Sidney Crosby\'s Pittsburgh Penguins beat Alex Ovechkin\'s Washington Capitals 6-2 in Game 7. (Photo by Mitchell Layton/NHLI via Getty Images)
Now we know how spoiled we were.
OK, so the final act of the Sid and Ovie drama was a bust; hey, the Seinfeld series finale was essentially a clip show, but that did nothing to tarnish the brilliant legacy created by all the shows that preceded it.
Nobody could have predicted Pittsburgh blasting the Caps 6-2 in Game 7 and that speaks to how accustomed we all grew to the spine-tingling hockey that occurred through the first six games.
Wonderful as one more epic clash would have been, Sidney Crosby and Alex Ovechkin – along with each of their teams – didn’t owe us one more second of scintillation. And anybody asking for a refund based on a Game 7 blow out needs to give their head a shake.
Truth is, Pittsburgh was a slightly better squad for most of this series and that discrepancy was exacerbated in the decisive game thanks to spotty goaltending from Simeon Varlamov and a more top-to-bottom team effort on behalf of the Pens.
So where to from here?
For the Pens, they continue to buck the trend of teams folding one year after making the final. The last team to advance as far as the conference final one season after making the Cup final was Colorado in 2002.
Pittsburgh seems to be picking up steam. Crosby is playing out of his mind, the power play is starting to hum and Evgeni Malkin is becoming increasingly engaged, even dropping down to block a shot in the final win over Washington.
As long as Marc-Andre Fleury doesn’t stray too far from his net and focuses simply on stopping pucks, this team is going to be a handful for anybody it meets.
The Caps, meanwhile, are obviously missing a few key ingredients. First off, it will be interesting to see how things play out in the Washington crease next fall. Varlamov has surely earned himself a shot at being No. 1, but how will a guy who has exactly six games of regular season experience respond to increased expectations?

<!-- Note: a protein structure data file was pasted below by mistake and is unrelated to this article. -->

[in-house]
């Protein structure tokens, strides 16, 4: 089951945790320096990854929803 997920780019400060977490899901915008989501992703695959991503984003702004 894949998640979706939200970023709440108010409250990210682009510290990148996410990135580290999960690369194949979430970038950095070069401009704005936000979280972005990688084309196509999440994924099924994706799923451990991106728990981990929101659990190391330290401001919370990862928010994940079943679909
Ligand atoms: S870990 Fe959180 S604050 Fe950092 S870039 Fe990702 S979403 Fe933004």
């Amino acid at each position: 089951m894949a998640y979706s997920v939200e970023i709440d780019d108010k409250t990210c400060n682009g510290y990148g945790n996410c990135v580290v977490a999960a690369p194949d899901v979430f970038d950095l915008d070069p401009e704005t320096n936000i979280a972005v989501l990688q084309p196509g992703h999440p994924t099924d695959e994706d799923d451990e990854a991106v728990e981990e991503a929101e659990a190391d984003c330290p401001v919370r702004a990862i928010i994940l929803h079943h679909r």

Shoring up the blueline should also be a priority for this team. Mike Green is a terrific offensive talent, but when you look at the teams that go deep in the playoffs, they typically have more than one impact defenseman. If the Anaheim Ducks decide to move Chris Pronger at the draft, the Caps should be first to the phone. His nastiness would be the perfect compliment to Green’s grace and he would also bring a Cup ring – and all the knowledge that goes with it – to the mix.
As for a final note on Crosby and Ovechkin, good on you boys for giving hockey fans more than they could have ever asked for in one super-hyped matchup.
Here’s hoping the highlights from this series are only in syndication for a year before they’re replaced by a whole new set of spectacular moments from a rematch next spring.
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Ryan Dixon is a writer and copy editor for The Hockey News magazine, the co-author of the book Hockey's Young Guns and a regular contributor to THN.com. His blog appears Wednesdays and his column, Top Shelf, appears Fridays.
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